This scientist is turning himself into a human cyborg as he fights his terminal illness.
Peter Scott-Morgan is the subject of a documentary recently shown on Channel 4. The documentary chronicles the scientist's journey to beat his Motor Neurone Disease by turning himself into a cyborg.
Peter: The Human Cyborg
The documentary took two years to film as it followed Peter's journey into becoming the world's first human cyborg. In the film, he said that he wanted to be a human guinea pig as we witness how far people can turn science fiction into a reality.
Since 2017, Peter Scott-Morgan has been battling MND, a terminal illness that affects cells in the spinal cord and brain. Sadly, there is no cure for this muscle-wasting condition. About half of the people diagnosed with this disease live about three years from the symptoms' onset. For Peter, he was told he only had two years to live.
Yet, Peter is not the kind who would simply accept his fate like that. He turned to science and used his expertise in robotics to fight his condition. He began by undergoing three surgeries in 2018. The procedure re-plumbed his stomach; hence, he no longer needs a carer when eating or going to the bathroom.
NOW REPLUMBED AS A CYBORG four tubes will keep me alive long after I become fully paralysed (apart from my eyes, which will still move). My body’s sole function will then be to sustain my brain. This first transition has not been so much based on Medical Science as Engineering. pic.twitter.com/AqkeMwnQ4I — Dr Peter B Scott-Morgan (@DrScottMorgan) November 13, 2019
After that, he again underwent a medical procedure that would separate his trachea and esophagus. That would procedure would prevent him from drowning in his saliva as the condition progress. That also meant removing his voice box; his voice lost forever.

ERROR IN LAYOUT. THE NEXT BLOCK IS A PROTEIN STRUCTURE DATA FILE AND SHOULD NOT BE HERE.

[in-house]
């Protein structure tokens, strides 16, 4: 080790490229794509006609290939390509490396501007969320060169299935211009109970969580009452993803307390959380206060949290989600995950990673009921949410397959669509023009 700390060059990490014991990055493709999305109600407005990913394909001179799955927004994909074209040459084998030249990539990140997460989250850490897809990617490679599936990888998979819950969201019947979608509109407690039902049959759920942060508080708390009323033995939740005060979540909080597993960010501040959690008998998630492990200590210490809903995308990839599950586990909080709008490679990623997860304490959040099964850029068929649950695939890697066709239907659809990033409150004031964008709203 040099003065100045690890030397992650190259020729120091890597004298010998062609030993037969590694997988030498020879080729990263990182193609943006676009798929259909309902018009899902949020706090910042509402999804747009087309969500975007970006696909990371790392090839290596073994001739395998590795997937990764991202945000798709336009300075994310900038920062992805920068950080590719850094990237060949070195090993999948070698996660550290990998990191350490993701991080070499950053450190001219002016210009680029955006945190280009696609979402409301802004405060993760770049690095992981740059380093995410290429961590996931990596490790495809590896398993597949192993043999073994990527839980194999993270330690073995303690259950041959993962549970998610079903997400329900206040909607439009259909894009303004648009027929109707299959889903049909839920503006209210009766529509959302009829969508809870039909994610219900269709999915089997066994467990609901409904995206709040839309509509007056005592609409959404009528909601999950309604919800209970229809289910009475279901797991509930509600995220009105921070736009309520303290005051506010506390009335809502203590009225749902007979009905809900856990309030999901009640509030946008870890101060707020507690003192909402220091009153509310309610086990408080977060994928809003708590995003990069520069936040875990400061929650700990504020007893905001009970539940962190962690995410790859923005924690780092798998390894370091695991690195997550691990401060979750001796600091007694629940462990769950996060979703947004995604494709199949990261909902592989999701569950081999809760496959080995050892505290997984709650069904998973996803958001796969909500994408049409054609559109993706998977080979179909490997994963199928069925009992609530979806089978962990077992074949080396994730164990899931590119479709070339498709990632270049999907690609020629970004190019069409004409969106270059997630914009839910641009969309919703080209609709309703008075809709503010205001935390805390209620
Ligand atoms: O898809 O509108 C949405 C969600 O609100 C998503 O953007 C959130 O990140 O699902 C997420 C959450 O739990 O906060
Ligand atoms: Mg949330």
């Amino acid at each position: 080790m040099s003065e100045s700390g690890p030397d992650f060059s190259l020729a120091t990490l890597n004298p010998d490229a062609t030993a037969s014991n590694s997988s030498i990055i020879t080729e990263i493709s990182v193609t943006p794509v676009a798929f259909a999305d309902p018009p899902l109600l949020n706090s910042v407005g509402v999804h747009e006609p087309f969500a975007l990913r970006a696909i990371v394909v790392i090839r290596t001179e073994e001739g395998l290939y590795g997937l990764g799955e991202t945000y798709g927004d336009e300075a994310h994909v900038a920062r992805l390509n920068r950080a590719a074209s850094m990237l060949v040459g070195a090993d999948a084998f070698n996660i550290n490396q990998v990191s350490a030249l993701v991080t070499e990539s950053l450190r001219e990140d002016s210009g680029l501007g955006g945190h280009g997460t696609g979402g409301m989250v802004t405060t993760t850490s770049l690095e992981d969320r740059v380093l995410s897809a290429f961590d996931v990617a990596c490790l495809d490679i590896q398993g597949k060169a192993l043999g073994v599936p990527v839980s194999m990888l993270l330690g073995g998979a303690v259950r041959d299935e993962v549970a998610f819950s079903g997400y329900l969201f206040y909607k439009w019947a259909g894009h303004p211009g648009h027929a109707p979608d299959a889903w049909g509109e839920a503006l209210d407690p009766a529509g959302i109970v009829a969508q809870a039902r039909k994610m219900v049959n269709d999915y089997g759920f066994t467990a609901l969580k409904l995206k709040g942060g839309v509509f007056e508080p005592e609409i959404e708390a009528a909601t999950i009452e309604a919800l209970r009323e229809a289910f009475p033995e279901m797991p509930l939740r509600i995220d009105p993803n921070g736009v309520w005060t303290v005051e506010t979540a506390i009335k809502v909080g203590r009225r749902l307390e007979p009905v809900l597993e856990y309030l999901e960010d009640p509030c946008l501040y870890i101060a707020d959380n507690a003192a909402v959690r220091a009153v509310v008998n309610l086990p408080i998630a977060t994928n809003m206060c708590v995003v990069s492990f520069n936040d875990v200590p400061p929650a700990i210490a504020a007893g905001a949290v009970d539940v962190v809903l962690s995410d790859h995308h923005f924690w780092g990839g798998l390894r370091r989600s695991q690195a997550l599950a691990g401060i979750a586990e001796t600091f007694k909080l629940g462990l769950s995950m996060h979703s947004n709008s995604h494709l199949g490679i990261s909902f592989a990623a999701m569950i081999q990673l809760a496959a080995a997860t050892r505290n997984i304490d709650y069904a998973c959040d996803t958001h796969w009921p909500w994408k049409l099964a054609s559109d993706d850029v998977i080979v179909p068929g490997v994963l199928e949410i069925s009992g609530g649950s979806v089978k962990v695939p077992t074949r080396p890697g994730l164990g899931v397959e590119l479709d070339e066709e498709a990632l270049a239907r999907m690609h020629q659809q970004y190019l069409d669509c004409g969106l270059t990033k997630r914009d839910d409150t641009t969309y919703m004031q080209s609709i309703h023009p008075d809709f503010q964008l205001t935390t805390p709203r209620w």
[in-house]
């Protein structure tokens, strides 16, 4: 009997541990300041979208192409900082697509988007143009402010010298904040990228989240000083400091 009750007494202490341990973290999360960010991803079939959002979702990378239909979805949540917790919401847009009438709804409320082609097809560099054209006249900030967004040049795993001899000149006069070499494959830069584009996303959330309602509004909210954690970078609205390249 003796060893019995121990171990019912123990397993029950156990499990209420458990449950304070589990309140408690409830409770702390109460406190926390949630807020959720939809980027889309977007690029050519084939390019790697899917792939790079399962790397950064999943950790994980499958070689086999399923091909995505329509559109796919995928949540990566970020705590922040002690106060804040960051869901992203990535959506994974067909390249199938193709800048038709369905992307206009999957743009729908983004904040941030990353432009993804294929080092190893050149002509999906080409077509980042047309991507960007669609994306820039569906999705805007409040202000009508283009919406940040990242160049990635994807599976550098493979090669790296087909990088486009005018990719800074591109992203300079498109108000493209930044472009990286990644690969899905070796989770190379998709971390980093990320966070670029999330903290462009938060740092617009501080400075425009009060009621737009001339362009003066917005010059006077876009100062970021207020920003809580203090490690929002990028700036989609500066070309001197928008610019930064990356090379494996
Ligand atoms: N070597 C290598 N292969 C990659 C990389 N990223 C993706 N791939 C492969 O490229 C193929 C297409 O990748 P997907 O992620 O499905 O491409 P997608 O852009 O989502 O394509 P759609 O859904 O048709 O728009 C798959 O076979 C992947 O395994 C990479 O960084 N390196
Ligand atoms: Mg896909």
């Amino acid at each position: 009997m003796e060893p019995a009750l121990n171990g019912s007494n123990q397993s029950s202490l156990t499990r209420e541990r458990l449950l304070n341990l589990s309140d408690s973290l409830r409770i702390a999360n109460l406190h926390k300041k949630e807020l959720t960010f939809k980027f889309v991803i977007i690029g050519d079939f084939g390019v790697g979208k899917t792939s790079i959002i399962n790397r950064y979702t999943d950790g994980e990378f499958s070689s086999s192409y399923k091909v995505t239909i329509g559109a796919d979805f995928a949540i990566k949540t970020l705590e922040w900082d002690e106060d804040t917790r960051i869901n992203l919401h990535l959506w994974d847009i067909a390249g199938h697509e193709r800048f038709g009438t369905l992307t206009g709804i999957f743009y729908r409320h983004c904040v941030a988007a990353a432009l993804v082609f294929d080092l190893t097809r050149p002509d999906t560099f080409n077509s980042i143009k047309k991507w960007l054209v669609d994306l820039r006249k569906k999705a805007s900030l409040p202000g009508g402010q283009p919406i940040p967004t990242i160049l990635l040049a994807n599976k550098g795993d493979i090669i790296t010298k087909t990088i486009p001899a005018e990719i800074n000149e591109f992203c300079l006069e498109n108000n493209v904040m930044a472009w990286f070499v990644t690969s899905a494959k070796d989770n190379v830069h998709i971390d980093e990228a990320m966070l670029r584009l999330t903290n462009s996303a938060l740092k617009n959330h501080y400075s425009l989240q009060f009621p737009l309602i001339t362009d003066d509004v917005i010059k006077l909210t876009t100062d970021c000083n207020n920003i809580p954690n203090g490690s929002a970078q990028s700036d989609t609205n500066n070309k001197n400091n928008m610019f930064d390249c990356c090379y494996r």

Just home from 24 days in Intensive Care. All medical procedures now complete and a huge success. My mini-ventilator keeping me breathing is a LOT quieter than Darth Vader’s. All speech is synthetic but at last sounds like me again. Long research road ahead but in great spirits. pic.twitter.com/JPjwjagDLT — Dr Peter B Scott-Morgan (@DrScottMorgan) November 11, 2019
In his Tweeter post, he shared his thoughts before the procedure. "THIS IS MY LAST POST," he wrote, "as Peter 1.0." "Tomorrow, I trade my voice for potentially decades of life as we complete the final medical procedure for my transition to Full Cyborg, the month I was told statistically I would be dead." He ended his post with this message -" I'm not dying, I'm transforming! Oh, how I LOVE Science!!!"
THIS IS MY LAST POST as Peter 1.0. Tomorrow I trade my voice for potentially decades of life as we complete the final medical procedure for my transition to Full Cyborg, the month I was told statistically I would be dead. I’m not dying, I’m transforming! Oh, how I LOVE Science!!! pic.twitter.com/xCO17ph0lp — Dr Peter B Scott-Morgan (@DrScottMorgan) October 9, 2019
Saving his voice so he won't feel isolated
Still, he had everything planned even before he went under the knife. He spent countless hours recording about 2,000 words so that he could at least be able to speak digitally. It was the same technology that the late Stephen Hawkings used. He said that he still wants to sound a bit like how he used to even when he is already "locked in." He wanted to be able to convey some of the emotions and gain some empathy from fellow sufferers. Without that ability, he said he would be "very, very isolated."
One of the touching moments in the film was when he got to hear his digitized voice, not speaking, but singing "Pure Imagination."
For now, Peter communicates by typing the words through his eyes. He uses a technology that can track his pupils' movements, enabling him to operate the machine to speak out his thoughts.
Peter, working with AI and robotics experts, created an AI system that will allow him to control an avatar that programmed to speak his voice using his eyes. The technology will use a laptop and an eye tracker, among other devices.
Beyond extending his life and improving his quality of life, Peter wants to be an inspiration for other people who are also "trapped" in a body that's stripped of its ability to move. Hopefully, in the future, people suffering from MND will also benefit from this technology.